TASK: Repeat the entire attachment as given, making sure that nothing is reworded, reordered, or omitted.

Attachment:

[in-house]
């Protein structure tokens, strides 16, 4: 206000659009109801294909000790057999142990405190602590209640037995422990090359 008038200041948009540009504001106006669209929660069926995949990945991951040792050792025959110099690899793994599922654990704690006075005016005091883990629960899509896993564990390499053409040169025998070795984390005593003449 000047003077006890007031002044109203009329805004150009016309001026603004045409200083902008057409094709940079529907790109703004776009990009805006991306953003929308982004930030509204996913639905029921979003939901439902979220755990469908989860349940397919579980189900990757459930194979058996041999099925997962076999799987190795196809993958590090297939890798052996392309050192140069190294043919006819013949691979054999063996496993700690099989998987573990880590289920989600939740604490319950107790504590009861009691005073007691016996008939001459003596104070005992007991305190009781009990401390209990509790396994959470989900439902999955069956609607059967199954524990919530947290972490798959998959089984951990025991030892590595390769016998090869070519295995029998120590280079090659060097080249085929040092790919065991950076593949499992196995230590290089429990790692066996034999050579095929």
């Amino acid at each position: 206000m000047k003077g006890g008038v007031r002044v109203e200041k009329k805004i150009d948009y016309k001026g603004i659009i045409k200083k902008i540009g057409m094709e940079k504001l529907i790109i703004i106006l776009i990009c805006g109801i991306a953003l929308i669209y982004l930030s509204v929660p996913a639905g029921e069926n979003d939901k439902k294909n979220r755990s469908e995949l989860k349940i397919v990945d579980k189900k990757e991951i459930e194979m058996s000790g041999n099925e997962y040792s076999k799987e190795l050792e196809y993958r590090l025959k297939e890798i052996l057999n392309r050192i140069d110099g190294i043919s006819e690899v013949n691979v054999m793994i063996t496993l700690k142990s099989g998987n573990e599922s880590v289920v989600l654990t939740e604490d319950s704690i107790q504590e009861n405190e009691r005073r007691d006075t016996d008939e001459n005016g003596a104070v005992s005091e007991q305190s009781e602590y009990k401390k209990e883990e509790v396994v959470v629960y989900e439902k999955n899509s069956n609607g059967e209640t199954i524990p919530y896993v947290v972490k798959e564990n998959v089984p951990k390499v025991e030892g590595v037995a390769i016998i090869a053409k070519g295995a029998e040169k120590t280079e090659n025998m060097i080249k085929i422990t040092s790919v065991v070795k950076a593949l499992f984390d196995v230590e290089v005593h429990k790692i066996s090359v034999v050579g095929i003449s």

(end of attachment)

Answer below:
[in-house]
């Protein structure tokens, strides 16, 4: 206000659009109801294909000790057999142990405190602590209640037995422990090359 008038200041948009540009504001106006669209929660069926995949990945991951040792050792025959110099690899793994599922654990704690006075005016005091883990629960899509896993564990390499053409040169025998070795984390005593003449 000047003077006890007031002044109203009329805004150009016309001026603004045409200083902008057409094709940079529907790109703004776009990009805006991306953003929308982004930030509204996913639905029921979003939901439902979220755990469908989860349940397919579980189900990757459930194979058996041999099925997962076999799987190795196809993958590090297939890798052996392309050192140069190294043919006819013949691979054999063996496993700690099989998987573990880590289920989600939740604490319950107790504590009861009691005073007691016996008939001459003596104070005992007991305190009781009990401390209990509790396994959470989900439902999955069956609607059967199954524990919530947290972490798959998959089984951990025991030892590595390769016998090869070519295995029998120590280079090659060097080249085929040092790919065991950076593949499992196995230590290089429990790692066996034999050579095929």
């Amino acid at each position: 206000m000047k003077g006890g008038v007031r002044v109203e200041k009329k805004i150009d948009y016309k001026g603004i659009i045409k200083k902008i540009g057409m094709e940079k504001l529907i790109i703004i106006l776009i990009c805006g109801i991306a953003l929308i669209y982004l930030s509204v929660p996913a639905g029921e069926n979003d939901k439902k294909n979220r755990s469908e995949l989860k349940i397919v990945d579980k189900k990757e991951i459930e194979m058996s000790g041999n099925e997962y040792s076999k799987e190795l050792e196809y993958r590090l025959k297939e890798i052996l057999n392309r050192i140069d110099g190294i043919s006819e690899v013949n691979v054999m793994i063996t496993l700690k142990s099989g998987n573990e599922s880590v289920v989600l654990t939740e604490d319950s704690i107790q504590e009861n405190e009691r005073r007691d006075t016996d008939e001459n005016g003596a104070v005992s005091e007991q305190s009781e602590y009990k401390k209990e883990e509790v396994v959470v629960y989900e439902k999955n899509s069956n609607g059967e209640t199954i524990p919530y896993v947290v972490k798959e564990n998959v089984p951990k390499v025991e030892g590595v037995a390769i016998i090869a053409k070519g295995a029998e040169k120590t280079e090659n025998m060097i080249k085929i422990t040092s790919v065991v070795k950076a593949l499992f984390d196995v230590e290089v005593h429990k790692i066996s090359v034999v050579g095929i003449s």